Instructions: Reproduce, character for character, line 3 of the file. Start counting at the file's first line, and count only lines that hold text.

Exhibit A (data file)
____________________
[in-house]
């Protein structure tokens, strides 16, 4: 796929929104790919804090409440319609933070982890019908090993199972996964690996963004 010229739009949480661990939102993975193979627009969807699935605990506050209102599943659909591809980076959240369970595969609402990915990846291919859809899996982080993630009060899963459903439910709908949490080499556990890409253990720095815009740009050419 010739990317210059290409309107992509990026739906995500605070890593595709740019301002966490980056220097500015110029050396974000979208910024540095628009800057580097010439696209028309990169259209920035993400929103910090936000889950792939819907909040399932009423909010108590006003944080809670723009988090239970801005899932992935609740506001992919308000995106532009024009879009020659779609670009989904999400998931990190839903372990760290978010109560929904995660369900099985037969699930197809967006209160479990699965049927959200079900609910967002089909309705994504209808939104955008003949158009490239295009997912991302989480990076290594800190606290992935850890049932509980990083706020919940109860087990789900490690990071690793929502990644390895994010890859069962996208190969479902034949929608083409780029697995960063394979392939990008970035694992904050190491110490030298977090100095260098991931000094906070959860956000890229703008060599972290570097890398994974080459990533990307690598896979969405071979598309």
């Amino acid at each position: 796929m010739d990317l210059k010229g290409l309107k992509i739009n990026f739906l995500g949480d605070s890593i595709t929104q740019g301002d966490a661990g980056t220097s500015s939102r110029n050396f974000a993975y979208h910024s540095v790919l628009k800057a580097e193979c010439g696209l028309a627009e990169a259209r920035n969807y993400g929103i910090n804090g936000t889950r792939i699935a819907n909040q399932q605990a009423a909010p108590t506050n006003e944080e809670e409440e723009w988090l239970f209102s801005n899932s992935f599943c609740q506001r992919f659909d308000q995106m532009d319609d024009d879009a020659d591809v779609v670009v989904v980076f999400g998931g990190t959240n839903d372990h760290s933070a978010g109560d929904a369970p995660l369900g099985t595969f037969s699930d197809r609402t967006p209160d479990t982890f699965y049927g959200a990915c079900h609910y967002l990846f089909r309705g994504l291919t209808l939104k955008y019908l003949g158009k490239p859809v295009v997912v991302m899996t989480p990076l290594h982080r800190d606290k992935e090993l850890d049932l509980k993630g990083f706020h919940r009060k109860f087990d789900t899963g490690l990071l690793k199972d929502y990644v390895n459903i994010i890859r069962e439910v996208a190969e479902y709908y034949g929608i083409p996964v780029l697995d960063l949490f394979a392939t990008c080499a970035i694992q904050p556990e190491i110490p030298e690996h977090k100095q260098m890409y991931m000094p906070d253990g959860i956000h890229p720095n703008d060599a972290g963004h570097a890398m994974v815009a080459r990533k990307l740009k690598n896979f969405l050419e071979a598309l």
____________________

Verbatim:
């Amino acid at each position: 796929m010739d990317l210059k010229g290409l309107k992509i739009n990026f739906l995500g949480d605070s890593i595709t929104q740019g301002d966490a661990g980056t220097s500015s939102r110029n050396f974000a993975y979208h910024s540095v790919l628009k800057a580097e193979c010439g696209l028309a627009e990169a259209r920035n969807y993400g929103i910090n804090g936000t889950r792939i699935a819907n909040q399932q605990a009423a909010p108590t506050n006003e944080e809670e409440e723009w988090l239970f209102s801005n899932s992935f599943c609740q506001r992919f659909d308000q995106m532009d319609d024009d879009a020659d591809v779609v670009v989904v980076f999400g998931g990190t959240n839903d372990h760290s933070a978010g109560d929904a369970p995660l369900g099985t595969f037969s699930d197809r609402t967006p209160d479990t982890f699965y049927g959200a990915c079900h609910y967002l990846f089909r309705g994504l291919t209808l939104k955008y019908l003949g158009k490239p859809v295009v997912v991302m899996t989480p990076l290594h982080r800190d606290k992935e090993l850890d049932l509980k993630g990083f706020h919940r009060k109860f087990d789900t899963g490690l990071l690793k199972d929502y990644v390895n459903i994010i890859r069962e439910v996208a190969e479902y709908y034949g929608i083409p996964v780029l697995d960063l949490f394979a392939t990008c080499a970035i694992q904050p556990e190491i110490p030298e690996h977090k100095q260098m890409y991931m000094p906070d253990g959860i956000h890229p720095n703008d060599a972290g963004h570097a890398m994974v815009a080459r990533k990307l740009k690598n896979f969405l050419e071979a598309l």